Oh dear. The SNP don’t do oil and gas well, do they?
The industry’s either fundamental to the future of an independent Scotland (Scotland’s Future, before the price crashed from $150/barrel to $50) or merely the icing on the cake (most pronouncements since the oil price fell this time round).
If you haven’t noticed, the latest stooshie is about the Scottish government’s Oil and Gas Analytical Bulletin – June 2015.
I don’t share some of the criticism of the content of the latest bulletin made in the mere 24 hours since it has been released. In fact at first glance it looks a competent job and it merits the adjective ‘analytical.’ It is not itself a political production. If it were, it wouldn’t cite UK government and in particular Office of Budget Responsibility figures in the way it does.
There are however two significant problems with it.
The first is the fact that it was published on 25 June. In case the significance is lost on you, that is the very last day the Scottish parliament sat before its summer recess, which now lasts until the end of August. There was a little local difficulty about the actual time of publication and whether or not opposition parties could have asked a question about it during the last First Minister’s questions before the recess at midday. But that apart, to put it into the public domain on the last day before the recess seems calculated to raise suspicions about ‘burying bad news.’
The government of course claim that the date of publication is sheer coincidence, ‘That’s just when it was ready.’ Not for the first time, I’m minded to fall back on that good old Scottish phrase ‘Aye, that’s right.’ I do not believe for one moment that government communications staff do not maintain a list of forthcoming publications that they keep under review for possible sensitivities.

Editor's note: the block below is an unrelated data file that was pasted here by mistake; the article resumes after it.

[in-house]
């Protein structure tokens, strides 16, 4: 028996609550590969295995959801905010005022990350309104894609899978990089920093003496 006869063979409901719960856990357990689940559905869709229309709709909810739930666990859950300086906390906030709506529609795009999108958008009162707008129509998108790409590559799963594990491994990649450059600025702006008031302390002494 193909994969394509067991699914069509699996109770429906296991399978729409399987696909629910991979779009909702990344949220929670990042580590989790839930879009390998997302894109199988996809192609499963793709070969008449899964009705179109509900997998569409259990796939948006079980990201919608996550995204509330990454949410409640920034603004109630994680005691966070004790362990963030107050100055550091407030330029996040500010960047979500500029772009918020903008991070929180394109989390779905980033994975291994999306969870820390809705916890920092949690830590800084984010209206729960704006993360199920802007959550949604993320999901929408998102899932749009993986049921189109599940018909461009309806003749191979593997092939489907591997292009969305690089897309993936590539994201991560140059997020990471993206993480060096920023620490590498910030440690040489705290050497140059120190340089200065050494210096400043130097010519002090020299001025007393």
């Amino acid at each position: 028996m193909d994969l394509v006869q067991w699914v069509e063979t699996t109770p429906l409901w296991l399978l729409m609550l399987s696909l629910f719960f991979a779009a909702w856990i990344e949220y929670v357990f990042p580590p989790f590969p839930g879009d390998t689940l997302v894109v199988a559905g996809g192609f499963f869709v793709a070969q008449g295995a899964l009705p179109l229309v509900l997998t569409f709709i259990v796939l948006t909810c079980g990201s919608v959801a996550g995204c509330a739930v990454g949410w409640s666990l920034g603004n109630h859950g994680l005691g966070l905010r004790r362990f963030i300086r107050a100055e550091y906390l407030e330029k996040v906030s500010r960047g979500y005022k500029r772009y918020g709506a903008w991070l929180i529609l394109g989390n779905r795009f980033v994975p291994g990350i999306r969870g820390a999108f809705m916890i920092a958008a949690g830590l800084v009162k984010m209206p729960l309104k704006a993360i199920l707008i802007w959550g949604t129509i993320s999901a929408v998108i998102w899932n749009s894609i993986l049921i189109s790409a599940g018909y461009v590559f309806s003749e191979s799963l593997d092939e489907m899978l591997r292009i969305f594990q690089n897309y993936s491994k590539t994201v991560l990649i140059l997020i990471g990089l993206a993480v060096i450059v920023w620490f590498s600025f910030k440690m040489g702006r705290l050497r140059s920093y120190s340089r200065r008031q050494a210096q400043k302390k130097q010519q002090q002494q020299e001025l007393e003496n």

Well, it’s done and it’s neither the first nor last time a government will fall under suspicion of massaging the news.
Unfortunately, the second problem with the bulletin, or more accurately the series of bulletins, will exacerbate those suspicions. It might be described as three linked technical issues.
- The bulletins published so far – March and November 2013, May 2014, and June 2015 – have not appeared on a regular cycle. There may be a case for saying that you need to produce a few before you know how often and when a bulletin should be published. But they should know by now. I would have thought that, as with many official research and statistical publications, an annual cycle is appropriate with publication always in the same month (and not just before a parliamentary recess).
- After four editions, now is also the time to think of a consistent content and format for an annual bulletin. My preference would be for a standard set of sections followed by one or more special topics related to particular current issues.
- If the bulletins are to be accepted as authoritative statements, and I see no reason why they shouldn’t be, they need to be properly attributed. At present, the only attribution on the document itself is what appears at the head of this blog post. But why not include the part of the government structure that produced it, their contact details, and ideally the names of the authors?
Taken together, these actions would not only elevate the publication to a higher level of authority, they would eliminate the suspicion that the politicians in government are somehow manipulating the bulletins for their own ends. Of course they could discontinue publication altogether to remove potential embarrassment but that would not be very sensible from any point of view.